AN ARM of the food-services giant Aramark and a local minority-owned business will pay the city a total of $400,000 to settle a suit that accused the companies of fudging their numbers to skirt minority-participation requirements in a Philadelphia prison system contract, the city announced Thursday.
"They really were denying opportunities for legitimate minority companies that wanted to work," said city Inspector General Amy Kurland, whose office oversaw the investigation.
Aramark Correctional Services provides three meals a day to prisoners, but it is required to subcontract out 20 to 25 percent of the work to businesses owned by minorities, women or disabled persons. The suit alleged that Aramark and Strother Enterprises, a minority-business group in Philadelphia, employed a circular payment scheme to overstate how much of the business Strother was getting.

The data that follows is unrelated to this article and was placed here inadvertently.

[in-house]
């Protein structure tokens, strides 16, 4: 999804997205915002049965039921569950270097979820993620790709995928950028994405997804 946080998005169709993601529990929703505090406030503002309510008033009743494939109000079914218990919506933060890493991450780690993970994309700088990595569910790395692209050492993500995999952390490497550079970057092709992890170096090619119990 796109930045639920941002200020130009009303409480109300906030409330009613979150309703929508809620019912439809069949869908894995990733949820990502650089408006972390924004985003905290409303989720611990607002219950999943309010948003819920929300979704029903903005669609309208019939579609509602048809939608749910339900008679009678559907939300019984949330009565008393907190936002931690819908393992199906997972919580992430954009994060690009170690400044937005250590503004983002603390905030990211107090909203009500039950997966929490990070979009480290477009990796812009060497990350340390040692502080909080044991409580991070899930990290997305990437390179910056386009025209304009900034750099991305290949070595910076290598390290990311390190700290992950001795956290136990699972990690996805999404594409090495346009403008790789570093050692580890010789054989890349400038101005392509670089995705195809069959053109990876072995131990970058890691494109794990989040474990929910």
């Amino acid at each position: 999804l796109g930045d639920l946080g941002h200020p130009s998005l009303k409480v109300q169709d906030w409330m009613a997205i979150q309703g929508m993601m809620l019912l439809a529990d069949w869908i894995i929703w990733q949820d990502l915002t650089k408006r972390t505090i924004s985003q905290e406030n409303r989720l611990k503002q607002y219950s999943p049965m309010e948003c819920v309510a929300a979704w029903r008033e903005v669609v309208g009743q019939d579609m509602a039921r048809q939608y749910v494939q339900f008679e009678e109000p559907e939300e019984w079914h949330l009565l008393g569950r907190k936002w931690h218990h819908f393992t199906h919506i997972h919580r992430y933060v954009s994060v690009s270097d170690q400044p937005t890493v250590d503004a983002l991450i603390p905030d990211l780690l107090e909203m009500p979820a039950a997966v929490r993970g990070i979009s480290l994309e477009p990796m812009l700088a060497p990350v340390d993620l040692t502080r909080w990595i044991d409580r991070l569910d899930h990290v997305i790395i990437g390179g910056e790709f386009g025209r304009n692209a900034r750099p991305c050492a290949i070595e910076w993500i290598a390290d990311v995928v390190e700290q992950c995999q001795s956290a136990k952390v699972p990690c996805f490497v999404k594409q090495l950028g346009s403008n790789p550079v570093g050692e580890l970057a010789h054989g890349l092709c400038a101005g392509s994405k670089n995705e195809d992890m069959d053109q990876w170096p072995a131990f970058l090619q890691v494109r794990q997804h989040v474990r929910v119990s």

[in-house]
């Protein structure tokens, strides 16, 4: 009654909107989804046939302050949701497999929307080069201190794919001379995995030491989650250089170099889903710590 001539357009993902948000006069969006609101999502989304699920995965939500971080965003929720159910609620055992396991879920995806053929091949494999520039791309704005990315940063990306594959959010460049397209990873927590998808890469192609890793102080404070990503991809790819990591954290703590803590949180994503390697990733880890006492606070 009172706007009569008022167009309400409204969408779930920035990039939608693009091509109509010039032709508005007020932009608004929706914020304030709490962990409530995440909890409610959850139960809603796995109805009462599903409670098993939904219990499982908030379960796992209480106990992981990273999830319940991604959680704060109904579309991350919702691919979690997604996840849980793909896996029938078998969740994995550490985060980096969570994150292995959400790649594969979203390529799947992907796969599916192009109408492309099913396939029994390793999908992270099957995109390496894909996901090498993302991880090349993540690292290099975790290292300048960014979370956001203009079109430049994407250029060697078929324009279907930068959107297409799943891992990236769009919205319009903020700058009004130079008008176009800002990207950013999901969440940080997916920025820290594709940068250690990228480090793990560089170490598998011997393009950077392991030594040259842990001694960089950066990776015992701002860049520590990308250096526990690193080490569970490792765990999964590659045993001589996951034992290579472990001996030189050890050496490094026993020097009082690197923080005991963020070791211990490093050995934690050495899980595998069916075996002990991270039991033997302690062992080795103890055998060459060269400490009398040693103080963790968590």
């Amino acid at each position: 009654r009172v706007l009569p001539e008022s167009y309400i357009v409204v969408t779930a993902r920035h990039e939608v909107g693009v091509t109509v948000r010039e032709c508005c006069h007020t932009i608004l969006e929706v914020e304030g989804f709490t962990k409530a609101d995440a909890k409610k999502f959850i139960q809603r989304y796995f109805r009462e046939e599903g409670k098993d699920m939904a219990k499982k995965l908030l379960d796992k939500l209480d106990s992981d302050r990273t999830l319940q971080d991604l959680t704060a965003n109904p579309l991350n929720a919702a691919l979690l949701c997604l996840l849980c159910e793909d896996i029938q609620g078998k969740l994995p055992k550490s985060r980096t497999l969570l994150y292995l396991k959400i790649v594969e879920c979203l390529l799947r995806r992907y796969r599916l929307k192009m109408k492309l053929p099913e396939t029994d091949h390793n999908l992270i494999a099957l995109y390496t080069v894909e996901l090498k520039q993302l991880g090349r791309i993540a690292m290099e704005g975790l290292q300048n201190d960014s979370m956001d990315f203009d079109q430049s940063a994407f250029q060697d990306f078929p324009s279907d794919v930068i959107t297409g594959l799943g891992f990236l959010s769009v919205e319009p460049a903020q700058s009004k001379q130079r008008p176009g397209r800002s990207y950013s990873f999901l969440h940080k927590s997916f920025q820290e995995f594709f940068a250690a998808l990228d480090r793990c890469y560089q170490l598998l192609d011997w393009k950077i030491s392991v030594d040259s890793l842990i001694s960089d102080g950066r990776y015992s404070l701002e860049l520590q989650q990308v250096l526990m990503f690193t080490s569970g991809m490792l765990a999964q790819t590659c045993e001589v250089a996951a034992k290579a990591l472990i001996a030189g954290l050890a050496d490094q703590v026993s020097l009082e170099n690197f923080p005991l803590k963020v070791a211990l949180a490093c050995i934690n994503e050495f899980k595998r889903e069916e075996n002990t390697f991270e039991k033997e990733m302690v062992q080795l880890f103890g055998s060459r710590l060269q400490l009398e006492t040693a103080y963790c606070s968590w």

Neither company admitted fault in the settlement, which will cost Aramark $352,000 and Strother $48,000. Both companies will also have to improve their compliance codes.
Aramark described the problem as a "reporting discrepancy.
"We have corrected the issue and implemented a comprehensive compliance program," the company said in a statement.
Strother did not return a request for comment.
Kurland said that schemes like this one are a "huge problem."
"It's very common," she said. "We've approached companies that have done this and [they] said, 'Well, isn't this the way things are done in Philadelphia?' "